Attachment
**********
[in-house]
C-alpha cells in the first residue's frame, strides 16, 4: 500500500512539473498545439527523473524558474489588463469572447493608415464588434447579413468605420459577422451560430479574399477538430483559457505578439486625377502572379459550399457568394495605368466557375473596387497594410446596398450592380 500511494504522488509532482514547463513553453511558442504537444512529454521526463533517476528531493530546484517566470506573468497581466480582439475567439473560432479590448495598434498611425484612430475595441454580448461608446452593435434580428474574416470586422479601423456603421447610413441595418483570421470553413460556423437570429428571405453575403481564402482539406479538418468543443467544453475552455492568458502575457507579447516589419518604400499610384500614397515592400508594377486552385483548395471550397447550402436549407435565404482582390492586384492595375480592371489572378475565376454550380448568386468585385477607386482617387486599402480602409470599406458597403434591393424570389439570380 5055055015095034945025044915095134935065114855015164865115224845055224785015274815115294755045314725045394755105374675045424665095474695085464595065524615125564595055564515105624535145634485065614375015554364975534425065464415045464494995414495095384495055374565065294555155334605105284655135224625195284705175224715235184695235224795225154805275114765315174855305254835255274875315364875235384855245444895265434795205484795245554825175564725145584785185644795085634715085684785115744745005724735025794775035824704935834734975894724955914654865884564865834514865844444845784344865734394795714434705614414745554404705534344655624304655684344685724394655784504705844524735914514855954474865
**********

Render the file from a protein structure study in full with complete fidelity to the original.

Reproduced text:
[in-house]
C-alpha cells in the first residue's frame, strides 16, 4: 500500500512539473498545439527523473524558474489588463469572447493608415464588434447579413468605420459577422451560430479574399477538430483559457505578439486625377502572379459550399457568394495605368466557375473596387497594410446596398450592380 500511494504522488509532482514547463513553453511558442504537444512529454521526463533517476528531493530546484517566470506573468497581466480582439475567439473560432479590448495598434498611425484612430475595441454580448461608446452593435434580428474574416470586422479601423456603421447610413441595418483570421470553413460556423437570429428571405453575403481564402482539406479538418468543443467544453475552455492568458502575457507579447516589419518604400499610384500614397515592400508594377486552385483548395471550397447550402436549407435565404482582390492586384492595375480592371489572378475565376454550380448568386468585385477607386482617387486599402480602409470599406458597403434591393424570389439570380 5055055015095034945025044915095134935065114855015164865115224845055224785015274815115294755045314725045394755105374675045424665095474695085464595065524615125564595055564515105624535145634485065614375015554364975534425065464415045464494995414495095384495055374565065294555155334605105284655135224625195284705175224715235184695235224795225154805275114765315174855305254835255274875315364875235384855245444895265434795205484795245554825175564725145584785185644795085634715085684785115744745005724735025794775035824704935834734975894724955914654865884564865834514865844444845784344865734394795714434705614414745554404705534344655624304655684344685724394655784504705844524735914514855954474865